Yesterday’s rant was on the need to check out facts before finalizing opinions. A great example of this is in today’s NY Times piece on last night’s debate - it simply states what the candidate said and what multiple sources say on the same subjects to back up or question what was said. Hopefully the paper and many others will continue to do this right through the election next year.
But what happens when you do try to verify facts and find that there are multiple, conflicting data points? Could it be because some of them are fake?
Hell yes, it could. A team at Cornell has been working on algorithms to spot fake reviews based on language cues and found out that humans are pretty bad at spotting the fakes, which they called “opinion spam”:
…we ﬁnd deceptive opinion spam detection to be well beyond the capabilities of most human judges, who perform roughly at-chance—a ﬁnding that is consistent with decades of traditional deception detection research
You can click-through to read the paper yourself (see – not afraid to show you the source!). Kind of depressing but obviously online reviews may not be the best place to look for facts unless you know the author. One supposes that we can extend that principle to blogs that offer statements of “fact” unless they can document their findings via reputable sources (meaning NOT other bloggers!).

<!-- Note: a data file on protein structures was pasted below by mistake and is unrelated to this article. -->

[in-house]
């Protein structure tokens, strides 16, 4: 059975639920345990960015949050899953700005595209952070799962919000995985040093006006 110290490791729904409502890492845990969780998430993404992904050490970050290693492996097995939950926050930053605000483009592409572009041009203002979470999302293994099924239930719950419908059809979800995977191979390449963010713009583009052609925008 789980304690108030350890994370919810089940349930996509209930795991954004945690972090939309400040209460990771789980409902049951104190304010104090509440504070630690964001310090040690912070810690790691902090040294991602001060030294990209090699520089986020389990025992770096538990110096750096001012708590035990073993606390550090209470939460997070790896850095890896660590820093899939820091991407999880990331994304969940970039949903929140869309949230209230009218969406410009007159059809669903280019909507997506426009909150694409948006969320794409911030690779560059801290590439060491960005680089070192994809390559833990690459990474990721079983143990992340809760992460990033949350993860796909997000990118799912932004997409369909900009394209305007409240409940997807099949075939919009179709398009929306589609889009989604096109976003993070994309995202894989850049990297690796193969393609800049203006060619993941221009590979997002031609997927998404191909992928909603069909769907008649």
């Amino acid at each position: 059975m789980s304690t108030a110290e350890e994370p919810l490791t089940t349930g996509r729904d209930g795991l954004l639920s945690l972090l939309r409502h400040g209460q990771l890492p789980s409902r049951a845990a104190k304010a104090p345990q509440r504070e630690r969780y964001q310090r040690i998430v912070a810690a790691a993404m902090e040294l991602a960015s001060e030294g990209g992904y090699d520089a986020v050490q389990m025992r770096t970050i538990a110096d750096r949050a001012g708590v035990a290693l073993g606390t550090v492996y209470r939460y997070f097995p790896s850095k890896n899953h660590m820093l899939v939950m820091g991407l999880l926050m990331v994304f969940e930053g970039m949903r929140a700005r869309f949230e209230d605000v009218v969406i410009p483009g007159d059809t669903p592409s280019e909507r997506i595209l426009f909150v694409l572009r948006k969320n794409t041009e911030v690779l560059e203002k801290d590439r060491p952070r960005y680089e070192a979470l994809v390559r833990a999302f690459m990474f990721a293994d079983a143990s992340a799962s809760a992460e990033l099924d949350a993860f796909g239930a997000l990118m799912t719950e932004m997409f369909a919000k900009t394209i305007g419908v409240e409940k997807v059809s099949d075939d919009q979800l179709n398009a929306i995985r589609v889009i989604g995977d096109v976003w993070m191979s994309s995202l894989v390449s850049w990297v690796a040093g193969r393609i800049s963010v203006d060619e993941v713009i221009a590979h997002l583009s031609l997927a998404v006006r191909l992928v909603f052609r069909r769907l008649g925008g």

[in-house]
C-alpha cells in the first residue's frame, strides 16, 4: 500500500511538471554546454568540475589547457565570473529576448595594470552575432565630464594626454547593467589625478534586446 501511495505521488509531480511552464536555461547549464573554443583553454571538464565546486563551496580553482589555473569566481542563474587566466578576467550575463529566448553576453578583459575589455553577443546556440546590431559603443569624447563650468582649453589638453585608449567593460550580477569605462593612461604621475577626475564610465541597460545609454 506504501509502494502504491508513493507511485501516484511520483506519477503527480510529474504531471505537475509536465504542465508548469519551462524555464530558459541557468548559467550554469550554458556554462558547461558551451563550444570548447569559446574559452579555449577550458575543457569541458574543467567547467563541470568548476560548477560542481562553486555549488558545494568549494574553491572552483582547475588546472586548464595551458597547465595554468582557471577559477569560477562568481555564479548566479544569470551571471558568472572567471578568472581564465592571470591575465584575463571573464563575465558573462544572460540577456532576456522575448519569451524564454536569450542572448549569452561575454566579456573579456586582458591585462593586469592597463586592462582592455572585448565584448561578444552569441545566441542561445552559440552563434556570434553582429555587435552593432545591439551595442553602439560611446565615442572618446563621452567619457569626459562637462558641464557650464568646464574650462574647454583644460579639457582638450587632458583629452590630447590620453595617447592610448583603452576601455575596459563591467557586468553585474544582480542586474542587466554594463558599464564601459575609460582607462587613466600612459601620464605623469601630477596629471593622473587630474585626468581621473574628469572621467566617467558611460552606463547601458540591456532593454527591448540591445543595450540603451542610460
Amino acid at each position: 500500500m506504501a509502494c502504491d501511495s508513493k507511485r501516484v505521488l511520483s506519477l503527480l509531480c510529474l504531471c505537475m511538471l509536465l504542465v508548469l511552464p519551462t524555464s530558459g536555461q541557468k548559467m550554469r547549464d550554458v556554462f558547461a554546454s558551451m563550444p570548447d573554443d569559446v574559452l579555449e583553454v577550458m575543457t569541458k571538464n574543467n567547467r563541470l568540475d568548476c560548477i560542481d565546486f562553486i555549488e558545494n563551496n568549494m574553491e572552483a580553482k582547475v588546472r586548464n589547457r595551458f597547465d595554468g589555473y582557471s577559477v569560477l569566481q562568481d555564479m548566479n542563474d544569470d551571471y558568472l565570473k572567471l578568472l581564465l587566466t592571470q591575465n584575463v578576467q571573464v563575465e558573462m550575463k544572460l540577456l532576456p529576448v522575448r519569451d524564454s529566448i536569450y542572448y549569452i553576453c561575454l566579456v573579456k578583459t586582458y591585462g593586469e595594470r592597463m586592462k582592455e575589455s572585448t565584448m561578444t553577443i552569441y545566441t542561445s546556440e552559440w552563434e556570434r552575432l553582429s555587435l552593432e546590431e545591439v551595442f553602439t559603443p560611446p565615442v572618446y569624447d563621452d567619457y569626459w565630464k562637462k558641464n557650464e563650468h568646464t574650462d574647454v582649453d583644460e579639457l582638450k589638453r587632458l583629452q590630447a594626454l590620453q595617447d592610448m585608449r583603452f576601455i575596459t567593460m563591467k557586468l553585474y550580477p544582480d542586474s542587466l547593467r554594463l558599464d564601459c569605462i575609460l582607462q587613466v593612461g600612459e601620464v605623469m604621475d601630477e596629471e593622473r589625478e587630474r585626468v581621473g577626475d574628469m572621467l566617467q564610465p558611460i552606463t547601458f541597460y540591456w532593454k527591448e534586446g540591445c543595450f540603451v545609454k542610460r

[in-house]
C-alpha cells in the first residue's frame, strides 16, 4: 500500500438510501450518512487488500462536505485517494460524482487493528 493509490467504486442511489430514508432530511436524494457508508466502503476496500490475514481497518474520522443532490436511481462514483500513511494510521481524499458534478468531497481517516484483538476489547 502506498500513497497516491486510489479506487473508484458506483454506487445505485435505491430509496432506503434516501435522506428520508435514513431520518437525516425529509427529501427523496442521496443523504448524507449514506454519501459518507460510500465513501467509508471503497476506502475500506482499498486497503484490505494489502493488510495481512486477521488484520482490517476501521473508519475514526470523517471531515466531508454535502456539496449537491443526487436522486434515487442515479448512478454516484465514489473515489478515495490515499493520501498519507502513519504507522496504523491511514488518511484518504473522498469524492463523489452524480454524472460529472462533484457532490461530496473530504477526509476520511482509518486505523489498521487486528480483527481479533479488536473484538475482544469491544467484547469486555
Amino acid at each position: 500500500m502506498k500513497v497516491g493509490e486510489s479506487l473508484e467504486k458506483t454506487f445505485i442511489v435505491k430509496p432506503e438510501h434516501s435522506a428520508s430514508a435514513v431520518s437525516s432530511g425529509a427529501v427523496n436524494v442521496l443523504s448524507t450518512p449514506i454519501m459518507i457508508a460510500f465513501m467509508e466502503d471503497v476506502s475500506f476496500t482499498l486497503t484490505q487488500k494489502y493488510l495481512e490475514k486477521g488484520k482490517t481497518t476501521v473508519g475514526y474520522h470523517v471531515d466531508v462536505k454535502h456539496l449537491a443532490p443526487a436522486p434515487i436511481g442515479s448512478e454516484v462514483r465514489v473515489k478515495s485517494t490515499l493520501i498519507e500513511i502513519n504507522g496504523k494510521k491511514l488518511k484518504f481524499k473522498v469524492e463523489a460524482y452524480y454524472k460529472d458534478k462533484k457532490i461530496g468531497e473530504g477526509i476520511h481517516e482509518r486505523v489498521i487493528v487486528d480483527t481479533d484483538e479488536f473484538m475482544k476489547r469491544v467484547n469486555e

Even then, there’s an awful lot of human-authored crap out there. There are sites that will write you positive reviews for a fee and post them. There are places that offer discounts on your next visit if you’ll post a positive review. So what can one do to spot the truth?
Look for professional reviews or news sources, for starters. Do they provide links to sources or is everything unnamed? Are the organizations cited verifiable (you can’t believe how many fancy names are cover groups for political action committees - obviously folks with an axe to grind one way or another). Check the volume of reviews – popular items obviously have more and in theory should have more variation in the feedback. See if all the positive reviews came in at once. Look to see if there are any negative reviews – some companies will contact folks and offer something in return for deleting a bad review.
Spotting BS in news articles, those chain emails you get, or in reviews isn’t easy but you owe it to yourself to try. I’m convinced we’d all be a lot better off if we spent time looking for the facts instead of screaming about stuff that just isn’t true but seems to be.
Filed under: Helpful Hints, Reality checks Tagged: | Cornell, CornellUniversity, Deception, Fact checker, facts, life, life lessons, Life skills, New York Times, NY Times, Reality checks, Reality-Based, Research, Review